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Ugly Feelings

Started by droqen, November 06, 2022, 02:39:49 AM

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Very, VERY often games participate in "a series of fatigues or minor exhaustions, rather than a single, major blow to the imagination" when I would distinctly prefer the latter. Is there something nonetheless worthwhile in the former?

Quote from: p272-273In the stuplimity of slapstick comedy, which frequently stages the confrontation of small subjects with the big systems that circumscribe them, one is made to fall down---often. . . with an exaggerated expression of inexpressiveness---only so as to get up again, counteracting the seriousness of one-time failure with an accumulation of comic fatigues.

Such an elaborately put description of another oft cited 'videogame benefit'---that of failure experienced in safety---but it is particularly fascinating to see this particular benefit completely outside of their domain.


Also, "the confrontation of small subjects with the big systems that circumscribe them" is a strong aesthetic. I love it!


Topic: stuplime as unsublime

Ngai seems eager to describe the stuplime affect as distinct from the sublime, as wholly different, as nearly incompatible, but I can only see it myself through the lens of some awful force, some new subcategory of Kant's sublime, some tool of emotion for the considerer to overcome and thereby experience sublime superiority over it.

P. 261-262 "...shock and boredom...both are responses that confront us with the limitations of our capacity for responding in general."
P. 265-266 "...the sublime encounter with the infinitely vast or powerful object...is at the outset negative...threatens the mind's sense of its own capabilities...physical inferiority to nature that induces fear and pain...both encounters [the dynamical and mathematical sublime] end by reversing these initial challenges to the self's autonomy, culminating in "inspiriting satisfaction" rather than in unpleasure"
P. 266 "...for Kant sublimity applies only to a quality or state of the subject's mind...not the object of great magnitude or power that awes...but rather the self's pleasurable and emotionally satisfying estimation of itself"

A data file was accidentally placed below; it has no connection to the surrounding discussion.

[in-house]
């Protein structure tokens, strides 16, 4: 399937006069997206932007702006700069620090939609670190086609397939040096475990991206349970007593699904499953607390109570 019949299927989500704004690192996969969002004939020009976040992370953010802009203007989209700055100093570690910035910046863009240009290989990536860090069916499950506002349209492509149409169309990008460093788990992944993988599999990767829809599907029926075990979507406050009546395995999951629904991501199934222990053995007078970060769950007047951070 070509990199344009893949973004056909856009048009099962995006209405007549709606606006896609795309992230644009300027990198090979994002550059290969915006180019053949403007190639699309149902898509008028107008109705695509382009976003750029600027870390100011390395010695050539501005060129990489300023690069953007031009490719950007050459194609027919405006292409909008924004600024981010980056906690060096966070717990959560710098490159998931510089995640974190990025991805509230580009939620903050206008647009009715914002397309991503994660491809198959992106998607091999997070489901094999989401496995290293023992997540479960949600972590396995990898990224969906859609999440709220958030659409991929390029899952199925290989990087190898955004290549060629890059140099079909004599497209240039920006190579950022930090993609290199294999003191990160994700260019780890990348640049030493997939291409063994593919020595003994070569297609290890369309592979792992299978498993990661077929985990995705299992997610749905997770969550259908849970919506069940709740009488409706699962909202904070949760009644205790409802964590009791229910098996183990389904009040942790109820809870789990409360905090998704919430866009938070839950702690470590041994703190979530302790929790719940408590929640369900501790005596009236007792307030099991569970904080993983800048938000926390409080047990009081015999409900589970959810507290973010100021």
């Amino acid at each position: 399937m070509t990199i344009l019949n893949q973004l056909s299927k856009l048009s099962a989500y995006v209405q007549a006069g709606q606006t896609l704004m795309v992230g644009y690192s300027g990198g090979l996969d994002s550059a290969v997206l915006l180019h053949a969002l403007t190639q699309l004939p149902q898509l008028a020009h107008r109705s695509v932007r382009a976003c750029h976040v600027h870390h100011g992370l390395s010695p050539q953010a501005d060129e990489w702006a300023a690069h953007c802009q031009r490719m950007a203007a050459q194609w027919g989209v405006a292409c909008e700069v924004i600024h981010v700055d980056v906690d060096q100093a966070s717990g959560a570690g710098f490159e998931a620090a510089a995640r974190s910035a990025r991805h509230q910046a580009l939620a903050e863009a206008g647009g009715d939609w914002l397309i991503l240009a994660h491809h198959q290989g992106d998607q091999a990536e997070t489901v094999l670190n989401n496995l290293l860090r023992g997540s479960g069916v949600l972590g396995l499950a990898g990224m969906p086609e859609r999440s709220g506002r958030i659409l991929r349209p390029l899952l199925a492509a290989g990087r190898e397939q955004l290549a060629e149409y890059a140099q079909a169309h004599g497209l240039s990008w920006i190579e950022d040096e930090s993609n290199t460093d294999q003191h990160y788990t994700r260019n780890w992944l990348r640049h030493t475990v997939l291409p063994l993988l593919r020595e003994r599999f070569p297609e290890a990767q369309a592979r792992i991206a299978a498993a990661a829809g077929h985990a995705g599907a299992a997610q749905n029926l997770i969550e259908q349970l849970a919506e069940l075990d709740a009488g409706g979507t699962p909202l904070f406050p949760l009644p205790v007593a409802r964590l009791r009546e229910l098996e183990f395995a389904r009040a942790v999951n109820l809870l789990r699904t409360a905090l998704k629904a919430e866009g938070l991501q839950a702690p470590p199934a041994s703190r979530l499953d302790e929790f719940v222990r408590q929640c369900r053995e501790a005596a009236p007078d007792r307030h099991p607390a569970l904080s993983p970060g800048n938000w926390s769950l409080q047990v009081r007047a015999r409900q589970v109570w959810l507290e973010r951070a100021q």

P. 268 "Yet the passivity, duration, and ignoble status of boredom would seem to contradict nearly all aspects of the sublime..."

I think perhaps I am too unfamiliar with Kant's sublime and too familiar with my own personal appreciation of its hazy aura; Ngai makes many comments such as this one about how the stuplime is not the sublime, cannot be, would not be considered properly as a part of it.

Can one not feel transcendentally superior to boredom? Well...


Quote from: p278...stuplimity...at times deliberately risks seeming obtuse, as opposed to making claims for spiritual transcendence or ironic distance. Instead of emerging [...or...] exaggerating... boredom resides in relentless attention to the finite and small

~ See also PLAY ANYTHING (worldfulness, anti-irony, paying (playing) attention)


Quote from: p280...stuplimation, as the synthesis of awe...with what refuses awe...


Topic: the purpose of stuplimity?

Why make stuplime art? As above, the reasons given by Ngai are reminiscent of my own explorations. (Good!)

Quote from: p283"Open feeling," which is a prerequisite for what Stein calls "loving repeating being", could be described as a state of undifferentiated alertness or responsiveness

Quote from: p284...the state of receptiveness fostered by [open feeling] actually depends on slowing down other emotional reactions, much the way states of extreme excitation or enervation do... the negative affect of stuplimity might be said to produce another affective state in its wake, a secondary feeling that seems strangely neutral, unqualified, "open."